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Double dip

Martinez is game, but Yankees, Lieber shut down punchless Sox

NEW YORK - Maybe it will seem just mere whistling in the Bronx, these pledges by manager Terry Francona and general manager Theo Epstein even before Boston's 3-1 loss in Game 2 that the Red Sox would somehow find a way to overcome the possible loss of Curt Schilling for the rest of this American League Championship Series because of a torn tendon in his right ankle.

With Jon Lieber doing a passable impression of Mike Mussina, holding the Sox to three hits and a run through 7 innings plus in outdueling Pedro Martinez, and Mariano Rivera starring again as his incomparable self, the Sox last night were placed in dire peril of having this season end like the 85 that have preceded it. Since the LCS went to a best-of-seven format in 1985, 15 teams have taken a 2-0 series lead, and all but two have advanced to the World Series, including the last 13 in a row.

As if the Sox, of all teams, needed any more history lessons. If they don't start hitting - they went down 19 in a row to start Game 1 and managed just two base runners in the first six innings last night - they may all find themselves under a mango tree, to borrow an allusion from Martinez, who was down, 1-0, three batters into the game and was ultimately done in by a two-run home run in the sixth by John Olerud, who had a chance to come to Boston this summer after being released by the Seattle Mariners but never called back.

In a heartfelt but remarkably offbeat aside, Martinez said he not only wasn't dismayed by the ``Who's your daddy?'' chants that filled the Bronx last night, the ones he'd invited by assigning paternity to the Yankees after they'd beaten him in Boston last month, but actually enjoyed them.

``It actually made me feel really, really good,'' he said. ``I don't know why you guys laugh. It really made me feel really important. When I think where I was 15 years ago, sitting under a mango tree without 50 cents to pay for a bus, and today I was the center of attention for the entire city of New York. I don't regret one bit [what I said].''

For all the attention he received last night, however, the Yankees appear bent on rendering the Sox obsolete, sooner than later after Lieber held them to three singles until departing after allowing Trot Nixon's base hit to open the eighth. Setup man Tom Gordon entered and gave up a double to Jason Varitek and a run-scoring groundout by Orlando Cabrera. Gordon also retired Bill Mueller for the inning's second out, before Joe Torre summoned Rivera, who caught Johnny Damon (0 for 8, 5 K's in the LCS) looking at a called third strike). In the ninth, Rivera struck out David Ortiz and Kevin Millar after Manny Ramirez's one out double to close out the Sox.

During the regular season, the Sox have shown Rivera to be vulnerable - he's blown five saves against them since the start of the 2002 season. But in the postseason, he's 6 for 6 in save opportunities against the Sox, including saves in the first two games here.

``I think we had some poor at-bats,'' Varitek said. ``We got ourselves out. Pedro pitched very well. We just didn't do the job on our end.''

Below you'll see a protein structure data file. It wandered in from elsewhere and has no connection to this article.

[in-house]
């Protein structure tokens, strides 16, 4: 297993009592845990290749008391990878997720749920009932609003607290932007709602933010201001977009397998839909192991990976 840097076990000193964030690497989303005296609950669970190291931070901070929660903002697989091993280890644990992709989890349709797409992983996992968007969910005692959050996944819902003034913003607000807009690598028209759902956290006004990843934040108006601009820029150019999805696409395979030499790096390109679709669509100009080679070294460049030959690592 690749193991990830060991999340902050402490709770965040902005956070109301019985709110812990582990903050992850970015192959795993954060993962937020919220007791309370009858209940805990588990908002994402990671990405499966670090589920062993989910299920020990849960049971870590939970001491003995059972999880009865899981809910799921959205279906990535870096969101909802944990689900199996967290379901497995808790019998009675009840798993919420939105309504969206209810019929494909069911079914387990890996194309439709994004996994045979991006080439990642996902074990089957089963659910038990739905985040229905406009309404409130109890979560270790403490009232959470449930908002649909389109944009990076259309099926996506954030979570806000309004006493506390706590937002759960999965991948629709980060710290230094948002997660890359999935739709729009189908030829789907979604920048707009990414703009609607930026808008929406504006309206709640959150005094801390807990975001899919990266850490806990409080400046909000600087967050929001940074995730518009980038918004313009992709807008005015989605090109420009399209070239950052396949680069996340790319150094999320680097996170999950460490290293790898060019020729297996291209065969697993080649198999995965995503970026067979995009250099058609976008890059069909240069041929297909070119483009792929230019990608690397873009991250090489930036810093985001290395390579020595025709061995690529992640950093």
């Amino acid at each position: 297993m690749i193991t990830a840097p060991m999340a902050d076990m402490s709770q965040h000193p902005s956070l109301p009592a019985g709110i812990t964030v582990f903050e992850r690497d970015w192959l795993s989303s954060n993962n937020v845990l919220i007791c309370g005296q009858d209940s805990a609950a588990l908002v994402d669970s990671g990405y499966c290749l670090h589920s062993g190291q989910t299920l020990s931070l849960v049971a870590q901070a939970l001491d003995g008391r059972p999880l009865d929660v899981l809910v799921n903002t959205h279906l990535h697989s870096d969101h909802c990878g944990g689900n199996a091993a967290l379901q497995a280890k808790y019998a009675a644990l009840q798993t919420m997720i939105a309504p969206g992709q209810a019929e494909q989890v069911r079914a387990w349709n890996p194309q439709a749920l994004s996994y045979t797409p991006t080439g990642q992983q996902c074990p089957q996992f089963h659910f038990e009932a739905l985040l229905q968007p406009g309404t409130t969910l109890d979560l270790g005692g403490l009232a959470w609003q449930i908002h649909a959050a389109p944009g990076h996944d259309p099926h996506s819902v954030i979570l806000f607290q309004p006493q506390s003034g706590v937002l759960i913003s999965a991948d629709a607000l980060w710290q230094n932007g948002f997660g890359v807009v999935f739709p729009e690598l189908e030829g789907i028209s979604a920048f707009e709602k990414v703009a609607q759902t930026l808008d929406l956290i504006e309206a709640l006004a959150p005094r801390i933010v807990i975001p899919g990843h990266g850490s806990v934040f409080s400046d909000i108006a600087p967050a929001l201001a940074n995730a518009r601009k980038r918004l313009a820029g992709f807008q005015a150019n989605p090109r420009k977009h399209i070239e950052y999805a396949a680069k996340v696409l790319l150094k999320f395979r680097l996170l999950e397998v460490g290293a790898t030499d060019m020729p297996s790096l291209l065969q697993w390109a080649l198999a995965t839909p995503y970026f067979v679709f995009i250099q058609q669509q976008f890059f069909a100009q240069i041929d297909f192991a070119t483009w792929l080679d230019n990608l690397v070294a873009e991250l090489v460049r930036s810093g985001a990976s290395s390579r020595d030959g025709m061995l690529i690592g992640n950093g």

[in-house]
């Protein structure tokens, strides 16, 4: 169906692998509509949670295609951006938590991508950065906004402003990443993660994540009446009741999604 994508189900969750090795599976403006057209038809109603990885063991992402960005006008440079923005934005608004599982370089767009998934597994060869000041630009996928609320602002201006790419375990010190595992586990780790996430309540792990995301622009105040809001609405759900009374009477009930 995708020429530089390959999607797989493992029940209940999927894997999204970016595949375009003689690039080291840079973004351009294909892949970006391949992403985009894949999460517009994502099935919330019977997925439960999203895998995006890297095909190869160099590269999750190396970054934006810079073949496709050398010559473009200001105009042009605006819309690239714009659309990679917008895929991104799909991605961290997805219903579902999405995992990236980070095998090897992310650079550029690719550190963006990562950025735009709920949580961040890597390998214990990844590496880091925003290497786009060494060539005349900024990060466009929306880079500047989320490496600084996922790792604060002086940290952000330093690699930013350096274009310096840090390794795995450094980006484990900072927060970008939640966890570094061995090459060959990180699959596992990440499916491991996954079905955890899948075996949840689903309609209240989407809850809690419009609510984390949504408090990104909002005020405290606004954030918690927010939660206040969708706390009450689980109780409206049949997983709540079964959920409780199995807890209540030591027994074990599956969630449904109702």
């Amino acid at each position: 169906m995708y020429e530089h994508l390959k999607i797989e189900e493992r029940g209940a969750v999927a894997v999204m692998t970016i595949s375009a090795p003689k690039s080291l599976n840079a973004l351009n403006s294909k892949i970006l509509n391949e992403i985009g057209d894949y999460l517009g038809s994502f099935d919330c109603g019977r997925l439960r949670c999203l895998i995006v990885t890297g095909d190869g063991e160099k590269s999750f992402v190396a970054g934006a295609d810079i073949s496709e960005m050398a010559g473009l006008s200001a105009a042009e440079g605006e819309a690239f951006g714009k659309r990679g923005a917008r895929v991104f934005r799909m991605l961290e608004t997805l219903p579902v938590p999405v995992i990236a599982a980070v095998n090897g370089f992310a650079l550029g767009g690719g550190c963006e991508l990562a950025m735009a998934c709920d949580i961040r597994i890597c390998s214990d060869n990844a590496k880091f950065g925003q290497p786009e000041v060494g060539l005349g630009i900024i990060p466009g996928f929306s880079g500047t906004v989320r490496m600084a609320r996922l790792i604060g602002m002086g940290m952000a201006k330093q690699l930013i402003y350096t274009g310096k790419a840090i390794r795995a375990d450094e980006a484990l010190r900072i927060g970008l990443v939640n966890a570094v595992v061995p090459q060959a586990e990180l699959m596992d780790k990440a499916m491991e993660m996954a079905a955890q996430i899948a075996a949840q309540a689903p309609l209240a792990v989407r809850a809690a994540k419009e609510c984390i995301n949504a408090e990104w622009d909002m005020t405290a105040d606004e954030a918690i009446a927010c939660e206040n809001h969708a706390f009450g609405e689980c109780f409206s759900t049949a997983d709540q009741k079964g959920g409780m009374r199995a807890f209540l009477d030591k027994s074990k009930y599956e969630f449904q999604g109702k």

The Sox have no illusions about the task ahead of them.

``We've been in tough situations before,'' said Sox closer Keith Foulke, who has been rendered a bit player in these last two games, ``and we've shown that we're very capable of coming back. We've gotten ourselves in a hole, and now we've got to go home and climb out of it.''

Jeter, who walked, stole second and scored the Yankees' first run on Gary Sheffield's single, is not assuming anything.

``Winning two is great,'' he said, ``but it doesn't mean anything if we don't win two more.''

Francona, who may not be able to call upon Schilling to pitch again in this series after the severity of his injury was revealed, had bravely vowed that the Sox would forge ahead without him.

``If we're not able to overcome some adversity, whether it's Schill getting beat in Game 1, if that's all it ends up being, which we're hopeful, or if it ends up being more than that, if we are not able to overcome it, we're not a good enough team,'' he said before Game 2. I don't think anybody in that clubhouse, including myself, thinks that that's the case.''

Epstein summoned similar words in Francona's office after appearing with Sox medical director William Morgan to inform the world that Schilling, who had envisioned shutting up 55,000 Yankee fans, might instead have to shut down because of a torn ankle tendon.

``This is the same bunch of guys who lost their starting shortstop [Nomar Garciaparra] and starting right fielder [Nixon] in spring training and had a great April, and then overcame more adversity in the middle of the season,'' said Epstein.

``We can win this series with Curt or without Curt. It will be a greater challenge without him. We battled these guys down to the last at-bat last season with John Burkett in that slot. Burkett is a heck of a pitcher, but you know what I'm saying. We can still win this series. That's our plan.''

After the game, it was more of the same.

``The last time we were here, however long ago it was, I remember saying something about the Yankees putting us in their rearview mirror, but I thought we would fight our way back and we did,'' said Francona.

``So we'll regroup tomorrow, go home for three, and see if we can get back in this. We really have no choice but to look forward to the next game. That's what's in our control now. We've been handling it that way the whole year, so we'll continue to do that.''

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